Arthroscopic knee surgeries are performed for various reasons, the most common being a complete or partial tear of the meniscus , found inside the knee,
but are also performed for extracting a loose body in the knee , which separates from its location, or for treating injuries to the knees’ cartilage. Less often, the surgery is performed dislocationsq subluxations of the knee cap, or as an assisting tool in fractures of the upper tibia.
Additionally, it is possible to perform an arthroscopic reconstructive surgery of torn knee ligaments, mostly of the anterior cruciate ligament (ACL). These ligaments play a crucial role in operating the knee, and in maintaining its stability.
First, a general examination is performed, which includes patient history and medication history. This examination is typically performed by the Anesthetist doctor, which will perform Anesthesia during the operation.
Upon waking up from Anesthesia, a cushioned bandage will be wrapped around the knee, which must be left dry in place for the first two days.
Due to the tiny incisions which are not stitched, enabling the accumulating liquid to drain out of the knee, some bleeding may occur on the bandage surface. This phenomenon is common and should not make the patient uncomfortable. If this occurs, some additional bandage and an ice bag may be applied around the knee.
After two days the bandage should be removed, and a shower may be taken, complete with soap and water, and no additional bandage is usually necessary. The patient will receive anti inflammatory, cortisone-free pills for the first post procedure days, to relieve pain, reduce knee swelling, and expedite recovery.
Due to the smallest chances of infection related risks, and resulting from an inability to prescribe antibiotics prior to surgery to completely remove the risk, there is no need for pre-surgery antibiotic treatment.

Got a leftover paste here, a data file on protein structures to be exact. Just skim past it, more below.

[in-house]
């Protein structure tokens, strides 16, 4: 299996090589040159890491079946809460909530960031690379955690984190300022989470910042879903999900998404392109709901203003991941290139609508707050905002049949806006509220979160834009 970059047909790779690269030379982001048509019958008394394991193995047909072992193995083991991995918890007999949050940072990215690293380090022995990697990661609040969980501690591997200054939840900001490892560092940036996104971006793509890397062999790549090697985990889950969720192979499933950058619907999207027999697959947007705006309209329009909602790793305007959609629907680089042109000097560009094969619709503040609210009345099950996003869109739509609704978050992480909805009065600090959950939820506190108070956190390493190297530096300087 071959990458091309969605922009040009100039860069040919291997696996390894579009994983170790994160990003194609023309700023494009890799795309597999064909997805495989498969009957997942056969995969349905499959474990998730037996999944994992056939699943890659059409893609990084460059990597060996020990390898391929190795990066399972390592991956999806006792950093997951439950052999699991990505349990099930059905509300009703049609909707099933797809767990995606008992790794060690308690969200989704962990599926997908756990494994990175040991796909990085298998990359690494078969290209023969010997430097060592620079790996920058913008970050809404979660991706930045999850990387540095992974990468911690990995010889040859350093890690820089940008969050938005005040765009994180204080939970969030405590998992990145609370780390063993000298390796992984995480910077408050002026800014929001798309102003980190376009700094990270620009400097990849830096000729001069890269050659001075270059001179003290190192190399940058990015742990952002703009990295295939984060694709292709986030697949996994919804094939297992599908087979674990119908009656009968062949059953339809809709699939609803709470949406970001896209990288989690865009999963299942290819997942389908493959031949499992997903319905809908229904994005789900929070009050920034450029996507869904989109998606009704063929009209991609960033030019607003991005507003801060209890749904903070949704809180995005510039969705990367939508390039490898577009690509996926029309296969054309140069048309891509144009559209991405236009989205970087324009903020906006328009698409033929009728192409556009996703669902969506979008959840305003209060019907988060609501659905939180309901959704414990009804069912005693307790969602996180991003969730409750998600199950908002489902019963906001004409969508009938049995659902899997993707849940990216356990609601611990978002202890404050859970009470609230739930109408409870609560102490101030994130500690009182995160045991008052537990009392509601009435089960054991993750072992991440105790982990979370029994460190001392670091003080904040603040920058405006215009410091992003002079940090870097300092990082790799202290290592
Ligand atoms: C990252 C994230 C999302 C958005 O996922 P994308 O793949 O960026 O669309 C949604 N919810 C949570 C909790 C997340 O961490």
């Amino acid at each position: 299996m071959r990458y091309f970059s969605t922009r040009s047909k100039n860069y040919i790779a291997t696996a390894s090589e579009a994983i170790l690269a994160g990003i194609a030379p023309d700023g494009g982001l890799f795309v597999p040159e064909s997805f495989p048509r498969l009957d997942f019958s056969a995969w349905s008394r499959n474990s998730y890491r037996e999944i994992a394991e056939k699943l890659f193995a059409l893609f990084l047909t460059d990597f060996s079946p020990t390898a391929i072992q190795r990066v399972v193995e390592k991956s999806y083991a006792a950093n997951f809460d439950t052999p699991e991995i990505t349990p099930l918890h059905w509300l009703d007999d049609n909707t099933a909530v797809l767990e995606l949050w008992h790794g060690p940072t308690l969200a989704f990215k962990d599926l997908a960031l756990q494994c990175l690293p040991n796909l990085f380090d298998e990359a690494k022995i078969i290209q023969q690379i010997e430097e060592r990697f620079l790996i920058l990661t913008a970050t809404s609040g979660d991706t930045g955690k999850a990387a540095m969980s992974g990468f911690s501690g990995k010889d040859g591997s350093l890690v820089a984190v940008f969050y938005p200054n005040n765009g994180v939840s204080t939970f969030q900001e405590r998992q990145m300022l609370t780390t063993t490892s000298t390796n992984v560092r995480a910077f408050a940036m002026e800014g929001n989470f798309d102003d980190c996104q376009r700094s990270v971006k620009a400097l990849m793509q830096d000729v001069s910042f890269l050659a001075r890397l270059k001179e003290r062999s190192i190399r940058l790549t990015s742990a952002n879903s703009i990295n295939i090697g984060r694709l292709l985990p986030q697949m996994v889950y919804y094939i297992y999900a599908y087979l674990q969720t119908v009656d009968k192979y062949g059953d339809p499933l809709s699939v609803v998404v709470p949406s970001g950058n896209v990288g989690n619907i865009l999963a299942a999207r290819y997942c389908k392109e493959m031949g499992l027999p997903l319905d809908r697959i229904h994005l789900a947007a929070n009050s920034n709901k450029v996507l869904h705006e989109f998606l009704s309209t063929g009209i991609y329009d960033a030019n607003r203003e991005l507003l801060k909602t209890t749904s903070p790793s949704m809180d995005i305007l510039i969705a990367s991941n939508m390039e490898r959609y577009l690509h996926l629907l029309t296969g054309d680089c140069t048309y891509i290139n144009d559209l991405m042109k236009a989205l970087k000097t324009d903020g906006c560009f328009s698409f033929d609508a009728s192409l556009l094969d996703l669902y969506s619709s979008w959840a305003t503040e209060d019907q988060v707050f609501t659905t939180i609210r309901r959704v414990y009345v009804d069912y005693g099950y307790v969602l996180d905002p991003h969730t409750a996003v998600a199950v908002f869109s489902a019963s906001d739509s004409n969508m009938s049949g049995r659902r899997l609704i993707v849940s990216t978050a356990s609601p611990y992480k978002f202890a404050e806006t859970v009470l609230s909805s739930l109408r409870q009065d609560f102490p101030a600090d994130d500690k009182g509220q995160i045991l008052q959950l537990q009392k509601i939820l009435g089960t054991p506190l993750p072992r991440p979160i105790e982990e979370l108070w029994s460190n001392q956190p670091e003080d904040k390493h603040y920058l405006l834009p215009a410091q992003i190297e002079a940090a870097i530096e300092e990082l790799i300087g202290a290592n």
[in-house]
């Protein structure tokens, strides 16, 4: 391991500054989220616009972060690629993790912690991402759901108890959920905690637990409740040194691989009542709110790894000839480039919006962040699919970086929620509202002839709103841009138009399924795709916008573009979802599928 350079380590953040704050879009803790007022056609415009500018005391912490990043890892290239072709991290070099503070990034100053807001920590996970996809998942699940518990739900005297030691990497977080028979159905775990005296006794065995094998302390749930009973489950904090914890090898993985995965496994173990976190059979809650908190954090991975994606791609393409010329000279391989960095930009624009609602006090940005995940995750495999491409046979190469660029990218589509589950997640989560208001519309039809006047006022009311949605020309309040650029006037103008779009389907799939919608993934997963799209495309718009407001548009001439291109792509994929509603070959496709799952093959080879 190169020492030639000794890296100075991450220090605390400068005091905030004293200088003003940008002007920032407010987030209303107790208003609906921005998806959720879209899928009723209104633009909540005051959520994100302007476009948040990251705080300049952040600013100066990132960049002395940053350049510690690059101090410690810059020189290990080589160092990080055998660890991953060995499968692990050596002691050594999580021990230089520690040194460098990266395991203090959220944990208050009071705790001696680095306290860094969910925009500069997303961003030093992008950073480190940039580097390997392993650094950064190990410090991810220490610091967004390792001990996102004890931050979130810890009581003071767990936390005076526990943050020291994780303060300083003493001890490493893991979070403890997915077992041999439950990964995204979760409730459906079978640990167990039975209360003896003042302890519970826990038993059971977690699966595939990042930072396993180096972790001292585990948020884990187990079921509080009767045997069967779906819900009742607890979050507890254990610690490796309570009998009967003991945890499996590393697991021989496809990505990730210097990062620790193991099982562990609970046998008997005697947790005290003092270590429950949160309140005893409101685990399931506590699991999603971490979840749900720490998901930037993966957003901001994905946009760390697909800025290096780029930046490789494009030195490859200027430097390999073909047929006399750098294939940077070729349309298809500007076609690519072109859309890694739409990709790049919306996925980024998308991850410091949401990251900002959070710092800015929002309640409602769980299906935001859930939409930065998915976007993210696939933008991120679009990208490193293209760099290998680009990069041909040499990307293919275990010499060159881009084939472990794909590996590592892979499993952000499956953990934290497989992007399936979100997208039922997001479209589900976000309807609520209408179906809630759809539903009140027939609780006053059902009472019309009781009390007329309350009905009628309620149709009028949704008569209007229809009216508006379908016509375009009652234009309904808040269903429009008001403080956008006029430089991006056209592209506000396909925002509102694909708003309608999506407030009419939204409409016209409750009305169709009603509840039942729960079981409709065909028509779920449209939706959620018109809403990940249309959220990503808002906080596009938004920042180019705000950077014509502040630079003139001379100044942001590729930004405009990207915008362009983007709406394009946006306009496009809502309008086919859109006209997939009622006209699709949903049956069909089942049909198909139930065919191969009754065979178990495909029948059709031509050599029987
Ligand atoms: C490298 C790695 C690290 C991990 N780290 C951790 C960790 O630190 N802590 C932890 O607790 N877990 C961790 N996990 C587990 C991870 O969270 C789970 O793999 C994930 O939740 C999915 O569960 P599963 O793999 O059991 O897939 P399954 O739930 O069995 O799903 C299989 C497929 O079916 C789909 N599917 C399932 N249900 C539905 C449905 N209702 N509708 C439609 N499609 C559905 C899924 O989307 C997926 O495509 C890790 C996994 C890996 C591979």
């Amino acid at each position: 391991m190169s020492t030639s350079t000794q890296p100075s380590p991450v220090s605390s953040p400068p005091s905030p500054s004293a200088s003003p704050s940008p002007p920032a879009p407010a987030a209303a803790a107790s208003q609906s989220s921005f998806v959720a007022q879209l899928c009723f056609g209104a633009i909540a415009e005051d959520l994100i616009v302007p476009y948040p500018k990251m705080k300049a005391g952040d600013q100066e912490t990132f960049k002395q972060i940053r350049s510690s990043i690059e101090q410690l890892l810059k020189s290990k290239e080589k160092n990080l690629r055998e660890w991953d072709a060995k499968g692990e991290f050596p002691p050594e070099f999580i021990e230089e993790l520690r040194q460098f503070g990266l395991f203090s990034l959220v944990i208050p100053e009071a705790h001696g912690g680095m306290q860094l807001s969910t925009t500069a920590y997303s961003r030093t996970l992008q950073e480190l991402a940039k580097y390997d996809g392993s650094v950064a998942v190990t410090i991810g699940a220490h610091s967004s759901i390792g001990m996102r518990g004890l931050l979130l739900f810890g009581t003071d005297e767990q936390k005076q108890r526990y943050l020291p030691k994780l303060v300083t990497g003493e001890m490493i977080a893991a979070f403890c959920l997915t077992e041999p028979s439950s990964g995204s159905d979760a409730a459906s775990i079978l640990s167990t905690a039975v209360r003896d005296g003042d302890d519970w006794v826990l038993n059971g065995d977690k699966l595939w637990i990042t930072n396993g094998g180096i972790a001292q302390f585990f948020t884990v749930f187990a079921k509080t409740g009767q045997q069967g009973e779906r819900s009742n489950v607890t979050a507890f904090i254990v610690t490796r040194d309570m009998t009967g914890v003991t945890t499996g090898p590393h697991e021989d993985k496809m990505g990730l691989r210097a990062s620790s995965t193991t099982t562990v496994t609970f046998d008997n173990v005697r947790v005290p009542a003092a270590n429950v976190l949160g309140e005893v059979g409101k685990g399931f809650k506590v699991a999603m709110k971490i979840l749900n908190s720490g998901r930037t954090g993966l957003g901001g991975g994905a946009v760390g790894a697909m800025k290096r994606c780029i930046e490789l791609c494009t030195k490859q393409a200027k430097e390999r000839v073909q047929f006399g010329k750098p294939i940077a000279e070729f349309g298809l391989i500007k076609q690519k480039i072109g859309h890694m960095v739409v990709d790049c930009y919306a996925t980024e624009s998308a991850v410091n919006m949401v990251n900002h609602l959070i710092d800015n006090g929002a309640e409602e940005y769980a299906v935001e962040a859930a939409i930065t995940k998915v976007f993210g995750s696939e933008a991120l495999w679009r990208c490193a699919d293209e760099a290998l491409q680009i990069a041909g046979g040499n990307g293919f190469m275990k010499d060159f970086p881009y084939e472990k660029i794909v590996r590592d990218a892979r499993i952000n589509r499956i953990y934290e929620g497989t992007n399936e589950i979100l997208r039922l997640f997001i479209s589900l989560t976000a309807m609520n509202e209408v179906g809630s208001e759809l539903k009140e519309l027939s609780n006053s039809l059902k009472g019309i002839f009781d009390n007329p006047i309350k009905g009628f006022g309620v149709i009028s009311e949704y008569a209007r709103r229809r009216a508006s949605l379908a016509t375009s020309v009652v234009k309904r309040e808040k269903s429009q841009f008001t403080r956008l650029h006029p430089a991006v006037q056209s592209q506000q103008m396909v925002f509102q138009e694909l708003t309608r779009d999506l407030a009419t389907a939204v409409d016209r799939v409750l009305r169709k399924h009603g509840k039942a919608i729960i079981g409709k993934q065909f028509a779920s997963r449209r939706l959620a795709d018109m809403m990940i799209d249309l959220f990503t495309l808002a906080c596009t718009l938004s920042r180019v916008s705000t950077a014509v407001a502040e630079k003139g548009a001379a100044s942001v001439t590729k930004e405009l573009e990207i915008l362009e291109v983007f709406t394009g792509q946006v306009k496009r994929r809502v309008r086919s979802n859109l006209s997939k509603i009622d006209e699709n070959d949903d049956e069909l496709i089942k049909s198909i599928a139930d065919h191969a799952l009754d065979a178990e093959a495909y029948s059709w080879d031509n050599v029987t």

Clearly, if additional swelling occurs in the knee post surgery, accompanied by a local as well as general fever, redness and limitation of knee movement - please see the operating physician or the nearest hospital.
Preventing Blood Clots in the Thigh
Since this is a short surgical procedure, this complication is rare. Taking additional anti-clotting medication will not solve this problem.
The best treatment is full usage of the operated leg as soon as the day of the operation, and, with no concern, using the full range of movement possible in the knee.
Return to a Fully Active Life
After the surgery, it is recommended to immediately return to fully walking using the operated leg, while applying normal pressure on the leg as soon as the day of surgery, and without the use of crutches. It is also recommended for the patient to immediately begin full range of motion. This self exercise includes movements to fully extending the knee, and fully bending it, by the patient himself. The return to an active life is not only the goal of each patient facing surgery, but ,particularly in this type of minimal surgical intervention, it constitutes an important factor in the post surgery treatment. Adhering to these instructions will not only enable a patient to return to activity within a short time period, but will allow athletes to return to full athletic activity.
If you suffer from an Orthopedic problem in your knee, hip or ankle, Dr. Suzanna Horovitz may be able to assist you to return to an active life. For consultation and diagnosis, please contact us.